Finally, you should provide an accident prevention plan and have it approved by the client, covering details of hazardous activities, emergency phone numbers, procedures for safe cleanup, and many other details.
3. Construction Contractors Should Communicate
Planning for thorough communication is crucial for a complex project to run smoothly. With so many moving parts, things can quickly get out of hand if the right information doesn't get into the right hands on time.
This includes familiarizing subcontractors with infection control and noise protocols, letting hospital staff know about temporary changes, and clarifying the project's impacts on patients, staff, and visitors, both before and during construction.
The facility's personnel must be made fully aware of planned service interruptions to utilities. Facility and engineering staff, as well as the specific departments that will be affected by shutdowns, must be told what to expect well in advance.
Training of the entire construction team is a critically important way to communicate an understanding of not only how to follow safety protocols but also why they exist in the first place. Read our post on ICRA Hospital Training for Contractors on Dust Containment for more on the subject.
4. Construction Contractors Should Monitor
Keeping tabs on every aspect of a construction job provides the only hope of maintaining control and providing a safe, healthy environment. One thing typically monitored during construction projects in occupied healthcare facilities is air pressure when negative pressure is being used to prevent dust from escaping into patient areas. Failure to maintain the proper pressure differential could result in dust affecting patients, so monitoring is necessary.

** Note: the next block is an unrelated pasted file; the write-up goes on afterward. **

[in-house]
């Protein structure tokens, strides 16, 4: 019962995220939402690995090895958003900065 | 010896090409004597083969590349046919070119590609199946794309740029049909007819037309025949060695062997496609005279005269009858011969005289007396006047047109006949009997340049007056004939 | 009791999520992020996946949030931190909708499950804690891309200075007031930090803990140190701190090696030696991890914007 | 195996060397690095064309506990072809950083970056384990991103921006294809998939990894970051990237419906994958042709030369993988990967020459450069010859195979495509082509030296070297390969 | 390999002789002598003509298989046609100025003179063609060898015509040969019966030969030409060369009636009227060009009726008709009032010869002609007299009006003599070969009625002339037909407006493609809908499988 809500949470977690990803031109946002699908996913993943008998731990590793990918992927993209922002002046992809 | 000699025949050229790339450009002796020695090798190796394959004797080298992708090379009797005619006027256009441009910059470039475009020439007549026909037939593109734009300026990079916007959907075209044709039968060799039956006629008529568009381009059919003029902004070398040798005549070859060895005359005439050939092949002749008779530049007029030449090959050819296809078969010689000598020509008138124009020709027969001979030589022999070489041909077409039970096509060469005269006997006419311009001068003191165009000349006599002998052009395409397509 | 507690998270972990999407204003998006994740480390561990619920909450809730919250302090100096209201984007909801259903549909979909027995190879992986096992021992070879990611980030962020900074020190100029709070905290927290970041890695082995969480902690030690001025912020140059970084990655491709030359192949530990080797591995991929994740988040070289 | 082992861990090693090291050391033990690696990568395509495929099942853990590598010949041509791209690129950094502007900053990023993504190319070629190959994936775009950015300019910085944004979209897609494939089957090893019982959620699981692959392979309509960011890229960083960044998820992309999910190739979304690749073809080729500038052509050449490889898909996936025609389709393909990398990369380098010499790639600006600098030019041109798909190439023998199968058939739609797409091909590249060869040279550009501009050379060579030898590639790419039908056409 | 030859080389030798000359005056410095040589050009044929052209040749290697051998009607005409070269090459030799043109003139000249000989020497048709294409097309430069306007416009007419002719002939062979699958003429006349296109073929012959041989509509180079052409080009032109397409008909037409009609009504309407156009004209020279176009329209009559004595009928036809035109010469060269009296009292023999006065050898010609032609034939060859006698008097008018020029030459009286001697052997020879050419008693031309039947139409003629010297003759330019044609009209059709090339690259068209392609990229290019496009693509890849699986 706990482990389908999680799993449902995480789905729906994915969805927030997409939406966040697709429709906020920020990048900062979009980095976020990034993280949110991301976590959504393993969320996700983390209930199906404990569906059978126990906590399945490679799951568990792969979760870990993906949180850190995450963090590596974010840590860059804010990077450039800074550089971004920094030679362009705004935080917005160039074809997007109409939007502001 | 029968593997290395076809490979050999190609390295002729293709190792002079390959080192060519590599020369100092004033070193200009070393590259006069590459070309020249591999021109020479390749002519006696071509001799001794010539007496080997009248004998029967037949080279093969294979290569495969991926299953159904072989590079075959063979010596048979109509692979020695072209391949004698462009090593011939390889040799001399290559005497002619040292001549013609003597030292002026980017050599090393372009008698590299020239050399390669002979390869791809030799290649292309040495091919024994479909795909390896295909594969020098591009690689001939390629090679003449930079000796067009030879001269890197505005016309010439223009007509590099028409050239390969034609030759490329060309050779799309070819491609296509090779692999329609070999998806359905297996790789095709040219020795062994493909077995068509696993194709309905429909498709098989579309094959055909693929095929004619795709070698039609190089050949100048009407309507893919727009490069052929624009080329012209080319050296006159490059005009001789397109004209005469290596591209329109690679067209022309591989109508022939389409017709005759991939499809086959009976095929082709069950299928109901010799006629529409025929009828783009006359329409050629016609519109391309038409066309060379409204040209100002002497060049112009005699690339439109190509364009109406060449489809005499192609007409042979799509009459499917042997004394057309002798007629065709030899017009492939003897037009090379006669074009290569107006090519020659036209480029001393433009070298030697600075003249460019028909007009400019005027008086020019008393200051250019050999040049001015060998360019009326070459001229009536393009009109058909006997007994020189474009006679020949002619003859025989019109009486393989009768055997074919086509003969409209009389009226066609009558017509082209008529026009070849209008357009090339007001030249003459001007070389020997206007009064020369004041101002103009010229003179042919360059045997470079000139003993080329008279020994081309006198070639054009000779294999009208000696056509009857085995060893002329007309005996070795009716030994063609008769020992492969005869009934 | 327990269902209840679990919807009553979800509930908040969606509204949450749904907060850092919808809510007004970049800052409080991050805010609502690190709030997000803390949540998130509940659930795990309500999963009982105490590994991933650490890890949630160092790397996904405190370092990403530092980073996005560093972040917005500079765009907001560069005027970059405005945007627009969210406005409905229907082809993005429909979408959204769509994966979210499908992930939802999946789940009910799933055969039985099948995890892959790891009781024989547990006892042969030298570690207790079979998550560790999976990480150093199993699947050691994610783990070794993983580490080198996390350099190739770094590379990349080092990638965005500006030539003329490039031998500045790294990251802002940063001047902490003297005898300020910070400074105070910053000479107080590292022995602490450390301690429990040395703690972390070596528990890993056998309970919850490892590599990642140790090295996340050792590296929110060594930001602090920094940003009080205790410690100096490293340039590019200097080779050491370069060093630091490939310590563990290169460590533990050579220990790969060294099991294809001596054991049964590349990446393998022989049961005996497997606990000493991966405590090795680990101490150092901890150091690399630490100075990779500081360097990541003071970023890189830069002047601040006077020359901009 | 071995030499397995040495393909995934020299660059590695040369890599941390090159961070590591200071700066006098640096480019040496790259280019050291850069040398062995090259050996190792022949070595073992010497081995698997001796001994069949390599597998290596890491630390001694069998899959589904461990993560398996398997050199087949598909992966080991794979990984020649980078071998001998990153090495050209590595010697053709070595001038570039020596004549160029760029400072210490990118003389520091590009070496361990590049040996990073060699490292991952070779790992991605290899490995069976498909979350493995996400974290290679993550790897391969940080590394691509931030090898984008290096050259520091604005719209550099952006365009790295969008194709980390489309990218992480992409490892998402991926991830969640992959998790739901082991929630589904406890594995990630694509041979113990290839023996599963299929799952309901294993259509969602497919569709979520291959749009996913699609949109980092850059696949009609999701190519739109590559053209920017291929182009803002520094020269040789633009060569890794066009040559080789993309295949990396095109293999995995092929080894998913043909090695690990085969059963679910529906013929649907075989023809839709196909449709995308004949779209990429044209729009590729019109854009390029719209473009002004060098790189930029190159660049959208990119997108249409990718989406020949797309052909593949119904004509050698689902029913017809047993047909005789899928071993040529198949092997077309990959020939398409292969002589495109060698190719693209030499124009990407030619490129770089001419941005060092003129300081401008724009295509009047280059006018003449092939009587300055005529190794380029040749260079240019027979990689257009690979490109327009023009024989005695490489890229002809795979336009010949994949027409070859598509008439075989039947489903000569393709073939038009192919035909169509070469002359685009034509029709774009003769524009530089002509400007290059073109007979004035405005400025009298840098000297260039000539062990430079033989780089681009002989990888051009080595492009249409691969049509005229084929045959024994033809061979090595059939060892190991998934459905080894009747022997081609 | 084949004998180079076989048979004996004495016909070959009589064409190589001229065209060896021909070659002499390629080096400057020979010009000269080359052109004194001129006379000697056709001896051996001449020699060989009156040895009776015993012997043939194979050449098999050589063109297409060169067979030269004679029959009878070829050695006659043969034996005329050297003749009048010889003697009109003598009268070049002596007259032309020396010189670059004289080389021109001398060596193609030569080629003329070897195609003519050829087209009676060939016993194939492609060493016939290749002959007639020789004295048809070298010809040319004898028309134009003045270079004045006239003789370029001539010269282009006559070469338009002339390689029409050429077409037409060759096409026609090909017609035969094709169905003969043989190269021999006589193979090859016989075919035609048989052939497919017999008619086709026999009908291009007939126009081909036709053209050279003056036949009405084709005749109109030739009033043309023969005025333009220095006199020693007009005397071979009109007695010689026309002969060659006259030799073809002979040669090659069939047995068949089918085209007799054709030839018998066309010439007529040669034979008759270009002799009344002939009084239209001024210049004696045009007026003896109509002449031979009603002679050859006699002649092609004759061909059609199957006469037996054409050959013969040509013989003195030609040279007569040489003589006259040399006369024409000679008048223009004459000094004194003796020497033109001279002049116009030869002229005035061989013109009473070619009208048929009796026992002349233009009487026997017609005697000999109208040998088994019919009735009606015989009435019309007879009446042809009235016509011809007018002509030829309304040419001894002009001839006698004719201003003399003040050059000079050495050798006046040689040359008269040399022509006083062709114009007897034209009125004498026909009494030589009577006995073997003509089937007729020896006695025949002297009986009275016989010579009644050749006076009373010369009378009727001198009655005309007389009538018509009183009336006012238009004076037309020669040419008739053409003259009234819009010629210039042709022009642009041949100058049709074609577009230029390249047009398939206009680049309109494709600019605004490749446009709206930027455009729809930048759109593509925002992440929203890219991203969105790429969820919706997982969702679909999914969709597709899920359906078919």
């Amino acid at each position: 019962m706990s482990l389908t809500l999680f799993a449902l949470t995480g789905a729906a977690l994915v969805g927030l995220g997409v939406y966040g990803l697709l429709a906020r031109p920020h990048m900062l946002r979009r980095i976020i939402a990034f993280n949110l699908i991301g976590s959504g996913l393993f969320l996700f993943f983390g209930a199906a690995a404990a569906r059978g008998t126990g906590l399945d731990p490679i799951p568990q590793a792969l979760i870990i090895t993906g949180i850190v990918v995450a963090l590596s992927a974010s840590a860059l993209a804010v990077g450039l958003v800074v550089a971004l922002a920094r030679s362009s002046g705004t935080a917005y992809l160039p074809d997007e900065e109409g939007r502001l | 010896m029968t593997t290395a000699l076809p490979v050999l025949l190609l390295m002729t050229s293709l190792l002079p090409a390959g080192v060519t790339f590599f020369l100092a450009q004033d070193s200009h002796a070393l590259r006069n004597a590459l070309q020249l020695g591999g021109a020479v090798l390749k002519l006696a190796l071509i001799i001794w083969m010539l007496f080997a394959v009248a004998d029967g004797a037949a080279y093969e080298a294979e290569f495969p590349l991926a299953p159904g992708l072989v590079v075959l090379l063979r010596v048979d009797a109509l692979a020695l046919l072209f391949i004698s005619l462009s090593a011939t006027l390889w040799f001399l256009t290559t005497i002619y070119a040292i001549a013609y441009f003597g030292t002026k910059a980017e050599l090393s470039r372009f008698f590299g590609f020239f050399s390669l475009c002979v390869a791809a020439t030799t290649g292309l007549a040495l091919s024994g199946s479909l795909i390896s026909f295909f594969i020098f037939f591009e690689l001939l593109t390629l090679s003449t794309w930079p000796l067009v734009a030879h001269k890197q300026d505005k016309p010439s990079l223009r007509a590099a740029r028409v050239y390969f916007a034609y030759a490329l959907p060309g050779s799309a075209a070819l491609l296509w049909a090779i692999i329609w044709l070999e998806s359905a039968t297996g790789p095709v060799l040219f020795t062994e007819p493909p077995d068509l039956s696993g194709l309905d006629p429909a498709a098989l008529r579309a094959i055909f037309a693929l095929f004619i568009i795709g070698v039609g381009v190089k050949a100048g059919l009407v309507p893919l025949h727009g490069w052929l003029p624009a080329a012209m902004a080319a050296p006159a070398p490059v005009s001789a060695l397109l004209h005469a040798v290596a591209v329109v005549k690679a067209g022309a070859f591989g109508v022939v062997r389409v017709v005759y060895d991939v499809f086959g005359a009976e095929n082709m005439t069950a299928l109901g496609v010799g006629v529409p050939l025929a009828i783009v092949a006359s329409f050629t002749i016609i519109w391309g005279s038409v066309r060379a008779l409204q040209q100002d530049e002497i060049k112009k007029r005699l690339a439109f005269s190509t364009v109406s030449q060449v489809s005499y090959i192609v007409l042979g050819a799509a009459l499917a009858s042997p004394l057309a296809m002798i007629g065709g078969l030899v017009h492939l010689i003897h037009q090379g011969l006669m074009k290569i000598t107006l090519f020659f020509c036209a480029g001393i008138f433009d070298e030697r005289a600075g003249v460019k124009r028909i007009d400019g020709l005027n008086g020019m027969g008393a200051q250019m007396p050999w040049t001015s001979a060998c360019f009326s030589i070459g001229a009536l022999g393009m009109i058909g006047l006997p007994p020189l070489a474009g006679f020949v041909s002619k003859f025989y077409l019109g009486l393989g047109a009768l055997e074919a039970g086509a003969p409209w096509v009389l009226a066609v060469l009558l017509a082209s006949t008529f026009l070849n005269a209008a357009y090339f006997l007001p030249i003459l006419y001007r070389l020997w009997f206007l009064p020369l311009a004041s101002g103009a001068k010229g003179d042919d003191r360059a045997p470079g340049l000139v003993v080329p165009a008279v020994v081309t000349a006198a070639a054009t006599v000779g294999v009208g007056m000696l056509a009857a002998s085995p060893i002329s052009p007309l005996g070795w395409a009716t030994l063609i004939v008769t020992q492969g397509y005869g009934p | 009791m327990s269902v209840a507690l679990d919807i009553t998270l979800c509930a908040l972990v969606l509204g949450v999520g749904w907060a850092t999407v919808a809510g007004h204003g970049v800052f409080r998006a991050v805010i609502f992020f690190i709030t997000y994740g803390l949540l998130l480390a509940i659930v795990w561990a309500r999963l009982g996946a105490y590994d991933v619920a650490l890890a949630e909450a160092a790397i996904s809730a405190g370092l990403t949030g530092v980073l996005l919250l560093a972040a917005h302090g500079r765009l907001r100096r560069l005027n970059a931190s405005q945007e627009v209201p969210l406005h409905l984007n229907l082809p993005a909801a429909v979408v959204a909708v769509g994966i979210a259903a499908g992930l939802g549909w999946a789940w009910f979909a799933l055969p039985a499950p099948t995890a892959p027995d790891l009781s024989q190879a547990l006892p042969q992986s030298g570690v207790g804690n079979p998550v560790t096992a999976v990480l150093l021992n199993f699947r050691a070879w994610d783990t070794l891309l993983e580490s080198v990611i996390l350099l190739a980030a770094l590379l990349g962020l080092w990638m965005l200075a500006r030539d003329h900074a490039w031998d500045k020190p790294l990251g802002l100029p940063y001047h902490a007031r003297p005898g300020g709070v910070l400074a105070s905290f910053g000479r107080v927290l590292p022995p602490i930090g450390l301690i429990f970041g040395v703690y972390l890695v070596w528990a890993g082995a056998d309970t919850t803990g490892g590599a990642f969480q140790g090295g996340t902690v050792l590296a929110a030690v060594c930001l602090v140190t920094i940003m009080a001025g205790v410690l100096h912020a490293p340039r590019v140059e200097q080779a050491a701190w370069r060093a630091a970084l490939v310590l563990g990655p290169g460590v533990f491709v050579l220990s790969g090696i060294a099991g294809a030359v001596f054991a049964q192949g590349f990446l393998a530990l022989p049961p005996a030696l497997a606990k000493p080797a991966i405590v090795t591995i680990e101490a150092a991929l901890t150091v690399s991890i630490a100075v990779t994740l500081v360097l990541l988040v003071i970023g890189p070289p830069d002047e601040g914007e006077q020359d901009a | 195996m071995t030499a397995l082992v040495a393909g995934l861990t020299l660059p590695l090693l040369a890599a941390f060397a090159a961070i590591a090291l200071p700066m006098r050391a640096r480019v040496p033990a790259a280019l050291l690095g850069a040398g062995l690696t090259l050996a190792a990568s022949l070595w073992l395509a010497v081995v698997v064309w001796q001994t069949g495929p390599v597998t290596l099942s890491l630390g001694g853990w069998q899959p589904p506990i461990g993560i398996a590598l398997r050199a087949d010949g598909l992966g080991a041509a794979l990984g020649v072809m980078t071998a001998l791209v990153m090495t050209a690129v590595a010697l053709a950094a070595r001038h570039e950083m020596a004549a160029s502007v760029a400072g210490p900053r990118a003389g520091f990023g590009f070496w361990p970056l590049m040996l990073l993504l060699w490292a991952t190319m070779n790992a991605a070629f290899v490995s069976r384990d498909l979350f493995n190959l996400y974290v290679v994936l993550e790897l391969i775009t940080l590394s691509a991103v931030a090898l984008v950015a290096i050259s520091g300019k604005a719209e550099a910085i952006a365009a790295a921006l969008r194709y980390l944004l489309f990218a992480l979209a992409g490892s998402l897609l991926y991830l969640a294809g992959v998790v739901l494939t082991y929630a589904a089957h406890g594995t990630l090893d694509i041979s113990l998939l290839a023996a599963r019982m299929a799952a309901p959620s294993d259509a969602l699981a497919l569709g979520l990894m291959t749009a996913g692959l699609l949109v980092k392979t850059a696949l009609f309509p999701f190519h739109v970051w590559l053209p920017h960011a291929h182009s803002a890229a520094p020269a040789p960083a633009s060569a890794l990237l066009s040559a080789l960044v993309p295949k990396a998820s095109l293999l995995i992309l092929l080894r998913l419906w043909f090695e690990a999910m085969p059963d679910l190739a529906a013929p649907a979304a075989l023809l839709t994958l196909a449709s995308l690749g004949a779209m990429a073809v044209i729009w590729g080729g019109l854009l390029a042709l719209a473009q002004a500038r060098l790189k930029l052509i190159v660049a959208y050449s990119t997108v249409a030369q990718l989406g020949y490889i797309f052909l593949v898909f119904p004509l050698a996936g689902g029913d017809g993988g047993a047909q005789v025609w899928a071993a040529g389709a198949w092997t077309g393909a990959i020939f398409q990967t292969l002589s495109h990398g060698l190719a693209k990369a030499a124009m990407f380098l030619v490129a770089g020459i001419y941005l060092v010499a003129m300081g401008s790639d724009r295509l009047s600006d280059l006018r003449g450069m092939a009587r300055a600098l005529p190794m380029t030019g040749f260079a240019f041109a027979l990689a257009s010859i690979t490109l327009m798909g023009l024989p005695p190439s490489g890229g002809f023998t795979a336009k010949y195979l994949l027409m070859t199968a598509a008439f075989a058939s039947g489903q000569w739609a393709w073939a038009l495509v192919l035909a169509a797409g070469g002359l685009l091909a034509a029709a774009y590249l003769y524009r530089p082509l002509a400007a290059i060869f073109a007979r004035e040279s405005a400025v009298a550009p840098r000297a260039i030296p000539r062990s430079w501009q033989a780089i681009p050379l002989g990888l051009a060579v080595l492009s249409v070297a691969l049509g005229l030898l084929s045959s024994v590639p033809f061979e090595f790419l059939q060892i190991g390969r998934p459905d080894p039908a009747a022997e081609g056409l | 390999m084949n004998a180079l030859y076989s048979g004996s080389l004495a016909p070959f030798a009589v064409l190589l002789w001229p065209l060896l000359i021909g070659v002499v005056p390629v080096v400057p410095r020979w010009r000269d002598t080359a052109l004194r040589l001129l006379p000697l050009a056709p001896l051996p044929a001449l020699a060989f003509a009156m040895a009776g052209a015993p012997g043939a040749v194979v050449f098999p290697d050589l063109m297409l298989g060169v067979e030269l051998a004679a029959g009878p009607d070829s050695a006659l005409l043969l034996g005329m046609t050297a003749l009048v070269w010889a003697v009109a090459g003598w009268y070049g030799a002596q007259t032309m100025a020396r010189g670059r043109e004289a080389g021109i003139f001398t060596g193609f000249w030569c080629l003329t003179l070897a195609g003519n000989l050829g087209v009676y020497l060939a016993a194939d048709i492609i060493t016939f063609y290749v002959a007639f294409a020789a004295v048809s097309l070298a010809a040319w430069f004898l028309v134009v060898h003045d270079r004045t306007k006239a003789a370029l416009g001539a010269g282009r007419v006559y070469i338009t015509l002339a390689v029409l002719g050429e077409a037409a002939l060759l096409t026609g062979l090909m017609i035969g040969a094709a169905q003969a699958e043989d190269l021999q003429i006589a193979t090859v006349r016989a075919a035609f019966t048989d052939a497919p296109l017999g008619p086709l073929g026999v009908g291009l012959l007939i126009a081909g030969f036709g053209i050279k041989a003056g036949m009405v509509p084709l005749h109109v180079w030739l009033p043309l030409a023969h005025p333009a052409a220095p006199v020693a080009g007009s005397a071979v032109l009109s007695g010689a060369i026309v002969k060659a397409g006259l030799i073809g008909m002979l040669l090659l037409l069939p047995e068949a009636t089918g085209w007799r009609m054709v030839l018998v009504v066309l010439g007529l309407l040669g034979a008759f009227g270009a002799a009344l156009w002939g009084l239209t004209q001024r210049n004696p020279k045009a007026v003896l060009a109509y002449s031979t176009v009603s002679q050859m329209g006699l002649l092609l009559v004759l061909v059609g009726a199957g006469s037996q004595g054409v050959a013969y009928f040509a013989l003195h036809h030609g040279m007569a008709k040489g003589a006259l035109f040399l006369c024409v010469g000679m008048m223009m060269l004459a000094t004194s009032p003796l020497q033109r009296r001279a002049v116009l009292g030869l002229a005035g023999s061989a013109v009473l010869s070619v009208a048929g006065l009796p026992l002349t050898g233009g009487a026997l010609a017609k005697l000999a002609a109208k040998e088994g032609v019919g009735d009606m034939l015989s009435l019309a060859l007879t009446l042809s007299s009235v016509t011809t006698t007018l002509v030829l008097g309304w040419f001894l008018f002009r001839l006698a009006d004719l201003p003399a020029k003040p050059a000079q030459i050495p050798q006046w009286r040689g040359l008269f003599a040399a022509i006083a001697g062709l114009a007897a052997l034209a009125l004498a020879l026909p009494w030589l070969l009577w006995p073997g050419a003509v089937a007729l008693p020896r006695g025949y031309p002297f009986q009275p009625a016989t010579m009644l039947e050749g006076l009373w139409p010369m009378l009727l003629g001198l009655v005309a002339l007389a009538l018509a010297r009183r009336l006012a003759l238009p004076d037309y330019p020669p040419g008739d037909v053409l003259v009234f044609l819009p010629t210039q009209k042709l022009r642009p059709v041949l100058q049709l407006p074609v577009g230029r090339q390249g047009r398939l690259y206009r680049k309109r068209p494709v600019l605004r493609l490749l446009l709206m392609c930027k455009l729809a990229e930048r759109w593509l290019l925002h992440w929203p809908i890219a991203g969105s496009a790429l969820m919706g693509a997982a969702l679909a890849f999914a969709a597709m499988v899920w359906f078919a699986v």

As the contractor, you should monitor noise and take steps to reduce it where possible. Here are some ways to do that.
Acquire tools and equipment designed to emit less noise.
Strategically place noisy machines away from sensitive areas.
Line temporary barriers with sound-absorbing mats.
Explore other ways to use sound-damping materials.
A third thing to monitor is safety. You need to keep watch on work crews and subcontractors and take corrective steps to observe any breach of safety protocols, even dismissing violators if necessary.
5. Construction Contractors Should Document
You've finished the project, carefully cleaned, and properly sanitized the area, which is now ready for use. But no project is complete without closeout documentation, typically required by various inspecting agencies at the time of site inspection. Those documents are likely to include the following.
Certificate of Occupancy
Various material and test certificates relating to fire protection
Compliance letter issued to the facility's project manager
To learn everything you need to know about dust containment units, including what they are, the dust containment problems they provide solutions for, plus purchase and use considerations, click the button below to read our guide.